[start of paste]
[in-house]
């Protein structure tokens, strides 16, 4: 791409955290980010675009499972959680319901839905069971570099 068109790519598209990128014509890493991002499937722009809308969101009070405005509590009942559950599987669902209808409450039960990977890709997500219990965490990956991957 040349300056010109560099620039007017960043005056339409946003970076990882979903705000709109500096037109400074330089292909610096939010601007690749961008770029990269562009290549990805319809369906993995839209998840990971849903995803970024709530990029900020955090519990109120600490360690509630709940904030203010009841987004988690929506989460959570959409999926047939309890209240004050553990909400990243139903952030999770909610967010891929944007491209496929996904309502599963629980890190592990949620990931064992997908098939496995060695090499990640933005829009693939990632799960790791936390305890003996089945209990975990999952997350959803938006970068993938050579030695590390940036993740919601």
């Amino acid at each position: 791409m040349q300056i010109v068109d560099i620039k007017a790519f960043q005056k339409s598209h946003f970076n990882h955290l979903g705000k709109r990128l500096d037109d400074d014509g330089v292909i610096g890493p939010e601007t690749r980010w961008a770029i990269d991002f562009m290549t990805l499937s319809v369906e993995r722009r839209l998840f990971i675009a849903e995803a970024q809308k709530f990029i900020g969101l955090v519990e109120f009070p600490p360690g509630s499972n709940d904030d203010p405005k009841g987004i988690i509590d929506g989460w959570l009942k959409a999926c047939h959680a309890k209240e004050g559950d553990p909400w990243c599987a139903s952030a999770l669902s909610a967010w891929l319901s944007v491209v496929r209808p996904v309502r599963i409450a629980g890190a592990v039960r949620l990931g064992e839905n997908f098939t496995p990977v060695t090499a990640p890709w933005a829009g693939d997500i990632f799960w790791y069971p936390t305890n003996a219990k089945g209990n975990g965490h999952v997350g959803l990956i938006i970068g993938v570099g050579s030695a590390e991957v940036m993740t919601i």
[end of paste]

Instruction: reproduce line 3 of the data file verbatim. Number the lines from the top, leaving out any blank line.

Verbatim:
């Amino acid at each position: 791409m040349q300056i010109v068109d560099i620039k007017a790519f960043q005056k339409s598209h946003f970076n990882h955290l979903g705000k709109r990128l500096d037109d400074d014509g330089v292909i610096g890493p939010e601007t690749r980010w961008a770029i990269d991002f562009m290549t990805l499937s319809v369906e993995r722009r839209l998840f990971i675009a849903e995803a970024q809308k709530f990029i900020g969101l955090v519990e109120f009070p600490p360690g509630s499972n709940d904030d203010p405005k009841g987004i988690i509590d929506g989460w959570l009942k959409a999926c047939h959680a309890k209240e004050g559950d553990p909400w990243c599987a139903s952030a999770l669902s909610a967010w891929l319901s944007v491209v496929r209808p996904v309502r599963i409450a629980g890190a592990v039960r949620l990931g064992e839905n997908f098939t496995p990977v060695t090499a990640p890709w933005a829009g693939d997500i990632f799960w790791y069971p936390t305890n003996a219990k089945g209990n975990g965490h999952v997350g959803l990956i938006i970068g993938v570099g050579s030695a590390e991957v940036m993740t919601i």